United States speed skater Joey Mantia felt cheated after his fourth-place finish in the men’s mass start final on Saturday.
Mantia was in third place entering the final turn before he stumbled and dropped back to fourth. He fought hard to get back into the fight for medals and forced a photo finish. He missed out on third place by 0.001 seconds, the tip of South Korea’s Lee Seung-Hoon’s blade, and was 0.09 ticks behind gold medalist Bart Swings of Belgium.
The American wanted a penalty called on Lee for holding Mantia back.
“Maybe I’m biased about that, but I felt like his hand was on my arm, pulling me back,” Mantia said. “From what I can see from the replay my foot was in front of his, and then his foot came in front of mine. How did that happen if I’m gaining on him?”
Mantia and Lee reached at each other ahead of the finish, although the latter made extended contact which is what the American wants reviewed.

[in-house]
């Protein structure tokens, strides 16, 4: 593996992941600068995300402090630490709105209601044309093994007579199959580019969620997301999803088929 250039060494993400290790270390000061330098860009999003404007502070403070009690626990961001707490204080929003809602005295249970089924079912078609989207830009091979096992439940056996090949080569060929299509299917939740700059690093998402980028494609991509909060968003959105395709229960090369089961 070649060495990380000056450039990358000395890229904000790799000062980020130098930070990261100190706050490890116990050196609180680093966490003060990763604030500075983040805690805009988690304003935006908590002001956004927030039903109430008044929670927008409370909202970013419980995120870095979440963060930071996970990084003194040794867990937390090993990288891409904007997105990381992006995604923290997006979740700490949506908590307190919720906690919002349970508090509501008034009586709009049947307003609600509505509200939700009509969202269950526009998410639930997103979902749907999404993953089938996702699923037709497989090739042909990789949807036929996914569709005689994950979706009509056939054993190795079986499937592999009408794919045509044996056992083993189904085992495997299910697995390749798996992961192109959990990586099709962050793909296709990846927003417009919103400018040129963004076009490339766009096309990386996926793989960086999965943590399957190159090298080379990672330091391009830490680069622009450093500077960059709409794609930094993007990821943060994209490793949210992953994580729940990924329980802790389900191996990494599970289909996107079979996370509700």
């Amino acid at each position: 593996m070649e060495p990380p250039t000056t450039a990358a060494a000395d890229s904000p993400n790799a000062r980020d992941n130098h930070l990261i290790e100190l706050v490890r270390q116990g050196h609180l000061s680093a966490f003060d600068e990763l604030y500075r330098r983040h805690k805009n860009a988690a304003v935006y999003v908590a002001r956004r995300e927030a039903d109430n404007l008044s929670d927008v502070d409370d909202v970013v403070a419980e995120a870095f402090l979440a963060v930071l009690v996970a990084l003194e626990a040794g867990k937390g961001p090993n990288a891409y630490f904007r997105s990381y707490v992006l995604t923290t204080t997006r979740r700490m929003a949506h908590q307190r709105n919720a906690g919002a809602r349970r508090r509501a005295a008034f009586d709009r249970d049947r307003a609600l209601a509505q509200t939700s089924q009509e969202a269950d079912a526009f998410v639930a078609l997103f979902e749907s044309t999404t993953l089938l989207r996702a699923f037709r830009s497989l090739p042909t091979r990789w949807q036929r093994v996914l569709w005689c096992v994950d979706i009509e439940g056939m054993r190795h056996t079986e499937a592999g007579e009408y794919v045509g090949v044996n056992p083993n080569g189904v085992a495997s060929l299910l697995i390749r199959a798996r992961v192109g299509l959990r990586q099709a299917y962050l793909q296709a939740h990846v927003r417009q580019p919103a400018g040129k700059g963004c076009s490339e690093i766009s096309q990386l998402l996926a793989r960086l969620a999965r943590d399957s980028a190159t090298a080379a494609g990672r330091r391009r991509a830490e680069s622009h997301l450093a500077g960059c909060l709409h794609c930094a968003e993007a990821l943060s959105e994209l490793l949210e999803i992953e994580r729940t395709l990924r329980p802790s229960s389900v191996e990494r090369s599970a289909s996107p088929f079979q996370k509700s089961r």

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The 36-year-old from Ocala, Florida, gutted through the race while dealing with back issues. He did not compete in the men’s 1000m on Friday in order to rest ahead of the mass start, the discipline of which he is the reigning world champion.
Mantia said he believed he had a medal-worthy showing on Saturday despite the pain and hopes the International Skating Union looks into the late contact.
“I dealt with the race perfectly,” Mantia said. “I’m a little frustrated with my body. The training was good all year, I did everything perfect, and then the last few weeks I’ve been dealing with stuff with my back.”
As it stands, Mantia ended his third Olympic Games without his first career individual medal. He collected two fourth-place finishes in the past two Winter Olympics.
Mantia won’t go home emptyhanded, though, as he earned a bronze medal in the team pursuit.
“You show up to the Olympics with ambitions of getting gold, and then unforeseen circumstances show up and you have to pivot and focus,” Mantia said. “That’s how life works, right? If you’re unable to change your outlook on things, you’re always going to be unhappy. I’m so proud of being able to call myself an Olympic medalist.”
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